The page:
Nevis see's off Montserrat threat
Nevis Pro Team, a surprised semi-finalist last year, eased into the quarterfinals of the 2008 Stanford 20/20 tournament with an entertaining 74-run win over Montserrat on Friday.
The Nevisians now set up a final eight clash with regional one-day champions Jamaica on February 16. Jamaica, on Wednesday, scored a crushing 118-run win over Bahamas.
Replying to Nevis' 185 for six off their allotted 20 overs; Montserrat were blown away for 111 in 16.4 overs.
Electing to bat, Nevis got off to a flyer, despite losing Javia Liburd, who hit former West Indies Youth pacer Lionel Baker to McPherson Meade at mid-off at 17-1 in the third over. He made only 10.
Tonito Willett joined Carlon Smithen and by the time Montserrat realised what hit them, the ball was already disappearing to all parts of the beautiful Stanford Cricket Ground. Both batsmen were in a no-nonsense mood as they struck the ball without mercy and in one over bowled by spinner Trevor Semper, Smithen took 24 runs - three sixes and a four – during this time the 50 came up in four overs, the fastest this season.
Baker, who took the first wicket in his second over, was punished in the following over by Willett, who kept the medium size crowd on their feet for a fourth straight over with three successive boundaries.
Captain Davon Williams made a double change in the sixth over, a move which immediately brought success with the downfall of Willett and Smithen, both of whom had things their own way at the outset.
Willett, who failed to score off Brian Stephney's first delivery, pushed the second to cover point and took off for a quick single, but the hesitant Smithen was found short of his ground.
Two deliveries later, Willett provided Stephney with a return catch, which he took removing to his left, at 74 for three.
Smithen, who hit three fours and a similar amount of sixes in 36 off 25 balls and Willett's whose 26 came off 13 deliveries with three fours and a six, added 56 off just 23 deliveries for the second wicket.
Captain Joel Simmonds joined Morton and they did not disappoint predecessors. Though the sixes did not come as fluent, the two were able to score at more than a run-a-ball in their 70-run fourth wicket stand.
But what has became a trend, when one batsman falls in a partnership, the other fallows, and like the second wicket stand, that was the case here, but not before they saw Nevis to 100 off just 9 overs.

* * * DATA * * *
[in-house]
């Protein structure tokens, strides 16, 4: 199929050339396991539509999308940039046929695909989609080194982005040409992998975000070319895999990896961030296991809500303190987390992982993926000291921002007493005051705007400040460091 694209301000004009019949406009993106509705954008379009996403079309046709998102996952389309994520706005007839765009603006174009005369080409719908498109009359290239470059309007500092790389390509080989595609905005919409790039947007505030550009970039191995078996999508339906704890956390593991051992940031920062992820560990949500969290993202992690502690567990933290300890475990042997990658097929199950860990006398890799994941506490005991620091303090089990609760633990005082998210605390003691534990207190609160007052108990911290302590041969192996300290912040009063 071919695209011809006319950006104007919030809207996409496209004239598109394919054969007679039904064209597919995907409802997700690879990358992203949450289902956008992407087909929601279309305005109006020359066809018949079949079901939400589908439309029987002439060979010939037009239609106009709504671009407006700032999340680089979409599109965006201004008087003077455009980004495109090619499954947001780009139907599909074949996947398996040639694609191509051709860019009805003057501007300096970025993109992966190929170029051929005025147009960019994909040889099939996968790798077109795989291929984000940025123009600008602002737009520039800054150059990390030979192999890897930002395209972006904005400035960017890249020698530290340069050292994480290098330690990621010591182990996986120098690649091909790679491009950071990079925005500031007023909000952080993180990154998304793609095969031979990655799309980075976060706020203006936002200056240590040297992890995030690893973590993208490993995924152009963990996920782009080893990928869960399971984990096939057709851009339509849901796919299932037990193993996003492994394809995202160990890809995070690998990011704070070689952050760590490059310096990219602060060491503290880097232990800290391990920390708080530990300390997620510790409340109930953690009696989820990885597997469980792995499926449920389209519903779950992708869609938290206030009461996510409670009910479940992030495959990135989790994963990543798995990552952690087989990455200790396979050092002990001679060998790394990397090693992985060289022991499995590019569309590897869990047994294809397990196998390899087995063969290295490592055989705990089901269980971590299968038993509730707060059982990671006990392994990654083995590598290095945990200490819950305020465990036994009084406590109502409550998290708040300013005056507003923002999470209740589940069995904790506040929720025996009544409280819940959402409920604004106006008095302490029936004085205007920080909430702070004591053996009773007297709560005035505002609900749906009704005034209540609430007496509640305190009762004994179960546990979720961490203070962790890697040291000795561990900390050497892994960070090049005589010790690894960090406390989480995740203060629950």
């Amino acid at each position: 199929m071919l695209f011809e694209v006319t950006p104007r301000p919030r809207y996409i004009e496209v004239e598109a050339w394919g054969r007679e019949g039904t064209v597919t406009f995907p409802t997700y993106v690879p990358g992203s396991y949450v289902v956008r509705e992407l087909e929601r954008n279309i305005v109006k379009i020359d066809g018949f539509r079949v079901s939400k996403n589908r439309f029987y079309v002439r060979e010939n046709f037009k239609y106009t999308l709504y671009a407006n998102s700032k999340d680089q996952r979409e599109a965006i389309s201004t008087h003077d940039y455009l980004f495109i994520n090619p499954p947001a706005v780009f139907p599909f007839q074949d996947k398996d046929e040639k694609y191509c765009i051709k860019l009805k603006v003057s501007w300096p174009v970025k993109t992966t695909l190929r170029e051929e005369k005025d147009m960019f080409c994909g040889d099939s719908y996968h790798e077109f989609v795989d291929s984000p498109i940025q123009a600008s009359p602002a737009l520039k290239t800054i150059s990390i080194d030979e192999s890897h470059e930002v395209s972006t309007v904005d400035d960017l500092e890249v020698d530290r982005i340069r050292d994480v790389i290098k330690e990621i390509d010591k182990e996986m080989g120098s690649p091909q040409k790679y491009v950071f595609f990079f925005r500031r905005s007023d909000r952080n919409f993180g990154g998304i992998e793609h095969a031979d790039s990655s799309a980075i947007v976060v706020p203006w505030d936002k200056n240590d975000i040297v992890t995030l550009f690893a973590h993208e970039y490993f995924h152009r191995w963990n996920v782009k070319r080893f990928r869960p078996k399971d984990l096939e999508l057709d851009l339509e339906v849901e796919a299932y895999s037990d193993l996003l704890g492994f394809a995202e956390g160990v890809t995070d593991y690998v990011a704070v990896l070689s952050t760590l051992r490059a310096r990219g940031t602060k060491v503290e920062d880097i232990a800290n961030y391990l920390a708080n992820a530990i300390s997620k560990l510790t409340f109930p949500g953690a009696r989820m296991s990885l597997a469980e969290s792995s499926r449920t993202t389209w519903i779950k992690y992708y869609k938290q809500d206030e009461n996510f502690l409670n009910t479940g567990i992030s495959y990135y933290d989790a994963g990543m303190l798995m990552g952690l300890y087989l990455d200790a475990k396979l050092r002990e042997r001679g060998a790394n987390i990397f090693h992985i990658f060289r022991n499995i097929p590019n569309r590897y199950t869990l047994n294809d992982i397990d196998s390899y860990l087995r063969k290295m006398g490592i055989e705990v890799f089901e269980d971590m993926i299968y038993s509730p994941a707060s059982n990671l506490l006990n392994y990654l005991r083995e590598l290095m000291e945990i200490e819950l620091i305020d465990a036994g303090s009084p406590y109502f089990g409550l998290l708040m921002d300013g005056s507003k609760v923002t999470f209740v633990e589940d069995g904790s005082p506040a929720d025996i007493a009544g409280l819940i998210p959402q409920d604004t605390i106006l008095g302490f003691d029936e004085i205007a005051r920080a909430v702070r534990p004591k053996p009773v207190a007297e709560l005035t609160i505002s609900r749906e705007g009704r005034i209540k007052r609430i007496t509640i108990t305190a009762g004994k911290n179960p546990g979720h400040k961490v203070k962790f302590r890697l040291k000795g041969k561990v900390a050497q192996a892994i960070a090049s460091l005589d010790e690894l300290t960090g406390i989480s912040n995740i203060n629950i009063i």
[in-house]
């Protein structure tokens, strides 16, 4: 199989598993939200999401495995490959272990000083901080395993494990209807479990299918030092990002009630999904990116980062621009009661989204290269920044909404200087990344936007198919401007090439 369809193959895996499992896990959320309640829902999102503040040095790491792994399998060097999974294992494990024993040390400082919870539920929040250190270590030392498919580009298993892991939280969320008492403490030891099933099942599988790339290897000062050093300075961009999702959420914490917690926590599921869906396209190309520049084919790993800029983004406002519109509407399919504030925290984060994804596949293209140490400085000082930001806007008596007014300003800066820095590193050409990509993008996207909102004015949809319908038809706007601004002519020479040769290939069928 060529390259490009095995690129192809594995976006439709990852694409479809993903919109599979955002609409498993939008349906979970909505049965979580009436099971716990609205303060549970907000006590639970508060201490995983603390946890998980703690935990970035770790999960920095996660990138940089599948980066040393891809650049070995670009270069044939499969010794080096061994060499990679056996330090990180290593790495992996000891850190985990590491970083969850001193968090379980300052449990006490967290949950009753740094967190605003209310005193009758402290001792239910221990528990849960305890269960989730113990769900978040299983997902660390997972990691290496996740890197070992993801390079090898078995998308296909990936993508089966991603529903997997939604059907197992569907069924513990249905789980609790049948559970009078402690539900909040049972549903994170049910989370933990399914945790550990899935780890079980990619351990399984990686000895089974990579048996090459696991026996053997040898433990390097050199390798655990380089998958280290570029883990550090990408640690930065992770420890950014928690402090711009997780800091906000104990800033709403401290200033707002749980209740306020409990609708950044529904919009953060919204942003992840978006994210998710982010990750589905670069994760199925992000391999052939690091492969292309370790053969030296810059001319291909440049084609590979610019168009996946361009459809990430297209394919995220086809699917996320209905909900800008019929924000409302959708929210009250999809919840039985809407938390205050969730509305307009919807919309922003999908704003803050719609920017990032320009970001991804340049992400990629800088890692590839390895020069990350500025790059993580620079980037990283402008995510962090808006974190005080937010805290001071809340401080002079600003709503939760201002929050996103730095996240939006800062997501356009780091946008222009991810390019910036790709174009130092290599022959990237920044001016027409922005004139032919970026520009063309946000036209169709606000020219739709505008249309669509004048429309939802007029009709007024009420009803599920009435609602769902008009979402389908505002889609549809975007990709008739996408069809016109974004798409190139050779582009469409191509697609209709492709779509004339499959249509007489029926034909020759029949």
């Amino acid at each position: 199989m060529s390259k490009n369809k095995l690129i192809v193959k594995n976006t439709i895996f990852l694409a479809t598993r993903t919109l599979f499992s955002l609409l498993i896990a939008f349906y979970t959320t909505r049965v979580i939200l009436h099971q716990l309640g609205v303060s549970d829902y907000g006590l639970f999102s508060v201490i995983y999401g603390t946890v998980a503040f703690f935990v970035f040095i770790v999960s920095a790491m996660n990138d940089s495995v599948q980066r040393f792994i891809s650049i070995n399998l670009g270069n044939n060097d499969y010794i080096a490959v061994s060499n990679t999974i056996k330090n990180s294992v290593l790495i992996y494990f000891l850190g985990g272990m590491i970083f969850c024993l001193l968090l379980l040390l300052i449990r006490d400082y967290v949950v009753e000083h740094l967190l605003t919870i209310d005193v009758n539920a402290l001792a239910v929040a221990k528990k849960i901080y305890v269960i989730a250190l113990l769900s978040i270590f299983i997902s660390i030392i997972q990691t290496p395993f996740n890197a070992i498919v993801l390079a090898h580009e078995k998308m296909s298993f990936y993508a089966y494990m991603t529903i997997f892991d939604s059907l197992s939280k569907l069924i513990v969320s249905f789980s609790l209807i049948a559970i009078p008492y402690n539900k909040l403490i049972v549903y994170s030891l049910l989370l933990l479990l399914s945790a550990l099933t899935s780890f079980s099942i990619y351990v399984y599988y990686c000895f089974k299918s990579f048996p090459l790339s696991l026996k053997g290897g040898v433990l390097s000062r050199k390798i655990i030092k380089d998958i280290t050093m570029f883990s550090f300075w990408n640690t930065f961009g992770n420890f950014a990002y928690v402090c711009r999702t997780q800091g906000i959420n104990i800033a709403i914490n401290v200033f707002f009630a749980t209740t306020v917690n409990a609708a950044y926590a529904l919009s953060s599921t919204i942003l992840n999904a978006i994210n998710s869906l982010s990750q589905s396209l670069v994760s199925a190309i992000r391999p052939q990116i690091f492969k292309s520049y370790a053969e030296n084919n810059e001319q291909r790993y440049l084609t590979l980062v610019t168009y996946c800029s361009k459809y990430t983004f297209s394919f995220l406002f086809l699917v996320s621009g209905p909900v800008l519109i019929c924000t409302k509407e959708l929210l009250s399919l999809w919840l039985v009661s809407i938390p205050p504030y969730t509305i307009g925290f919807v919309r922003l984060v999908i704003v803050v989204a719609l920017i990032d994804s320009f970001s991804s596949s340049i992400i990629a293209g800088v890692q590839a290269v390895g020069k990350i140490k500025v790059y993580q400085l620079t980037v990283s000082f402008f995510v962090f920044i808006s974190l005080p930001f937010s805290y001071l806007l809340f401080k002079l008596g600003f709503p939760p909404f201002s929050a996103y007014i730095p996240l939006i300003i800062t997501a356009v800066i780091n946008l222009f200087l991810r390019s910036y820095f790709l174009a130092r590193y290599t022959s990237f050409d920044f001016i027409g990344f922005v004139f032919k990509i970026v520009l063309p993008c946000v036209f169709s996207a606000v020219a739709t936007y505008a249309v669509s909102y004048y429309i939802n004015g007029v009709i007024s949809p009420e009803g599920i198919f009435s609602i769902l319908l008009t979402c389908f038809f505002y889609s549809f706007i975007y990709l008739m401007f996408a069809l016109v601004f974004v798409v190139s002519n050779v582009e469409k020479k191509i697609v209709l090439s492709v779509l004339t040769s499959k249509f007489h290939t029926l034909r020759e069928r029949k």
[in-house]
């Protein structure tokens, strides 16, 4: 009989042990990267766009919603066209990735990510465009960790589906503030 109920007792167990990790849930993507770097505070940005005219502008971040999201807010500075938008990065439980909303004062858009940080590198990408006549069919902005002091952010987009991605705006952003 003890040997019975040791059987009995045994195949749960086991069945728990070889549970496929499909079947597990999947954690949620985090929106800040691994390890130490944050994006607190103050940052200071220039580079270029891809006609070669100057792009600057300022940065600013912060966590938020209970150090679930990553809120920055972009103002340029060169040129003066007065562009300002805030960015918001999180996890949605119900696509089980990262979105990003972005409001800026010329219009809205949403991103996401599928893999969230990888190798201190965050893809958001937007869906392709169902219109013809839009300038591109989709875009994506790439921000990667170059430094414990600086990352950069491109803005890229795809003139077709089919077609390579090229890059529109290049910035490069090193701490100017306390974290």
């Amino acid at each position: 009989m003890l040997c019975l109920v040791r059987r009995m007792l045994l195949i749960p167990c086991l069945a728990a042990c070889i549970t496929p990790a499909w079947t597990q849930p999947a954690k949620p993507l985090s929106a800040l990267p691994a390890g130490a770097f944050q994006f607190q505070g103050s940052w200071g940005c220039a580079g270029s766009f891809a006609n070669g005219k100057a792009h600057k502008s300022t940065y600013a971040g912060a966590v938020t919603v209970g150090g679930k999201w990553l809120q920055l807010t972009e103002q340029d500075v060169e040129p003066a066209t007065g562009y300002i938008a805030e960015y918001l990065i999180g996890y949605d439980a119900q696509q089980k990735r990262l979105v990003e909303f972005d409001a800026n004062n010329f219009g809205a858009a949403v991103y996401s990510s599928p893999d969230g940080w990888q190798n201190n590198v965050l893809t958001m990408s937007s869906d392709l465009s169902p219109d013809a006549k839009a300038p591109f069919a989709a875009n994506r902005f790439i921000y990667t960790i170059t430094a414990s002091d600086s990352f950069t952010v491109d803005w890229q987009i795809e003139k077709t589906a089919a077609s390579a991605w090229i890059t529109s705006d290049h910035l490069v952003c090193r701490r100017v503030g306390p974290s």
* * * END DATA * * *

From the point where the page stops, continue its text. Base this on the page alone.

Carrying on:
Morton hit 36 off 29 deliveries, which included three fours and a six, but five runs after he was given out leg before to Meade; Simmonds hit straight to Baker on the long-off boundary at 151 for five. He made 37 runs off 30 balls, hitting four fours and a six.
At this stage, 200 runs seemed impossible, though Daynason Browne (22) and Akito Willett (13 not out), towards the end, gave it their best shot.
McPherson Meade was the best bowler with 2-22.
In reply, Montserrat got off to a shaky start, losing Lionel Baker (zero), bowled in the first over by Ian Byron, who was playing his first game at this level.
They slipped further in trouble when captain Davon Williams, who the previous over hit Byron for six, was caught and bowled by Trevier Smithen for 14 at 28 for two.
Things got worst when they struggled to 59 or five. Semper (35) and Zhaun Sweeney (nine) added 27 for the sixth wicket, the best of the innings, but not even that could save them from crashing to a huge defeat.
Ian Byron took 3-21. Trevier Smithen with 2-15 and Akito Willett 2-11 were also among the wickets.
Nevis Pro Team's captain Joel Simmonds said they won the game from Stanford Legend Lance Gibbs shouted "Nevis and Montserrat, lets get it on", which is the customary style of signalling for play to start.
"I think we beat them from the get go, because we started batting aggressively and right away we set them back," said Simmonds.
Montserrat's captain Davon Williams agreed that they were beaten from the start. "Our bowlers were not bowling the proper line and length and they (Nevis) got off to a fast start and that cost us the game....we pulled them back a bit, but that was too late," he explained.